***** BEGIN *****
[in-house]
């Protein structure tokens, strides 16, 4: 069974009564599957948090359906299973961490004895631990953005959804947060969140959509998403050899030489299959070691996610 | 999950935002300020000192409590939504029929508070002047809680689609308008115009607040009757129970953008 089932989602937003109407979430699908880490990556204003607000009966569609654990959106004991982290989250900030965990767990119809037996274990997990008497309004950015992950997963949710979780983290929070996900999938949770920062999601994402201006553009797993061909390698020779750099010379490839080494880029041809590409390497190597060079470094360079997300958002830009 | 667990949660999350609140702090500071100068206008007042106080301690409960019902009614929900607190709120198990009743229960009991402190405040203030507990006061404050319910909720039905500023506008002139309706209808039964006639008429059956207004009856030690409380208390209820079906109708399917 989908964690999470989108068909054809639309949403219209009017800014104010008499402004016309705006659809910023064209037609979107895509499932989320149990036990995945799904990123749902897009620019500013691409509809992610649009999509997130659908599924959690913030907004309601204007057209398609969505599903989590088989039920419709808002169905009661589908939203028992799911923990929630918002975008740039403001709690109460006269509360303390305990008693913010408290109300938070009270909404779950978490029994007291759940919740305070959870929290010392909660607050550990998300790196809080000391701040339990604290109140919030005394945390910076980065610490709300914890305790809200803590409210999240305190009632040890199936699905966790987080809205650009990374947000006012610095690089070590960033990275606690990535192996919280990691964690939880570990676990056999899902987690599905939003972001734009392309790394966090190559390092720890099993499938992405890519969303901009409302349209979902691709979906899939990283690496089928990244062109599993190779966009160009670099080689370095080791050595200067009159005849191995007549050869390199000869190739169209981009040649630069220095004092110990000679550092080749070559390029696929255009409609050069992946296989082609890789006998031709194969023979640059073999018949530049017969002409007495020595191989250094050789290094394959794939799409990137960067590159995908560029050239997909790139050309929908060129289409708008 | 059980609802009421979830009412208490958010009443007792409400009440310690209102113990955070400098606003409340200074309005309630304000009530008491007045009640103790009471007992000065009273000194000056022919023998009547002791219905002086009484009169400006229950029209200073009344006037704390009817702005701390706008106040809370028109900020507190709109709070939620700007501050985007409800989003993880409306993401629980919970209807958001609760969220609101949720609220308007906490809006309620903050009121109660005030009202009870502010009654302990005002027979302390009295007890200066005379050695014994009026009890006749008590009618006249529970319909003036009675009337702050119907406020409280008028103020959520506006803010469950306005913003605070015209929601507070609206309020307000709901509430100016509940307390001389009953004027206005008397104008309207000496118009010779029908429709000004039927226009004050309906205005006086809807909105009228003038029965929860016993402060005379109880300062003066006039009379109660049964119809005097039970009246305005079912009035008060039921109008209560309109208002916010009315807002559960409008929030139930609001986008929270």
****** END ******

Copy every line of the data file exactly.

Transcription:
[in-house]
């Protein structure tokens, strides 16, 4: 069974009564599957948090359906299973961490004895631990953005959804947060969140959509998403050899030489299959070691996610 | 999950935002300020000192409590939504029929508070002047809680689609308008115009607040009757129970953008 089932989602937003109407979430699908880490990556204003607000009966569609654990959106004991982290989250900030965990767990119809037996274990997990008497309004950015992950997963949710979780983290929070996900999938949770920062999601994402201006553009797993061909390698020779750099010379490839080494880029041809590409390497190597060079470094360079997300958002830009 | 667990949660999350609140702090500071100068206008007042106080301690409960019902009614929900607190709120198990009743229960009991402190405040203030507990006061404050319910909720039905500023506008002139309706209808039964006639008429059956207004009856030690409380208390209820079906109708399917 989908964690999470989108068909054809639309949403219209009017800014104010008499402004016309705006659809910023064209037609979107895509499932989320149990036990995945799904990123749902897009620019500013691409509809992610649009999509997130659908599924959690913030907004309601204007057209398609969505599903989590088989039920419709808002169905009661589908939203028992799911923990929630918002975008740039403001709690109460006269509360303390305990008693913010408290109300938070009270909404779950978490029994007291759940919740305070959870929290010392909660607050550990998300790196809080000391701040339990604290109140919030005394945390910076980065610490709300914890305790809200803590409210999240305190009632040890199936699905966790987080809205650009990374947000006012610095690089070590960033990275606690990535192996919280990691964690939880570990676990056999899902987690599905939003972001734009392309790394966090190559390092720890099993499938992405890519969303901009409302349209979902691709979906899939990283690496089928990244062109599993190779966009160009670099080689370095080791050595200067009159005849191995007549050869390199000869190739169209981009040649630069220095004092110990000679550092080749070559390029696929255009409609050069992946296989082609890789006998031709194969023979640059073999018949530049017969002409007495020595191989250094050789290094394959794939799409990137960067590159995908560029050239997909790139050309929908060129289409708008 | 059980609802009421979830009412208490958010009443007792409400009440310690209102113990955070400098606003409340200074309005309630304000009530008491007045009640103790009471007992000065009273000194000056022919023998009547002791219905002086009484009169400006229950029209200073009344006037704390009817702005701390706008106040809370028109900020507190709109709070939620700007501050985007409800989003993880409306993401629980919970209807958001609760969220609101949720609220308007906490809006309620903050009121109660005030009202009870502010009654302990005002027979302390009295007890200066005379050695014994009026009890006749008590009618006249529970319909003036009675009337702050119907406020409280008028103020959520506006803010469950306005913003605070015209929601507070609206309020307000709901509430100016509940307390001389009953004027206005008397104008309207000496118009010779029908429709000004039927226009004050309906205005006086809807909105009228003038029965929860016993402060005379109880300062003066006039009379109660049964119809005097039970009246305005079912009035008060039921109008209560309109208002916010009315807002559960409008929030139930609001986008929270």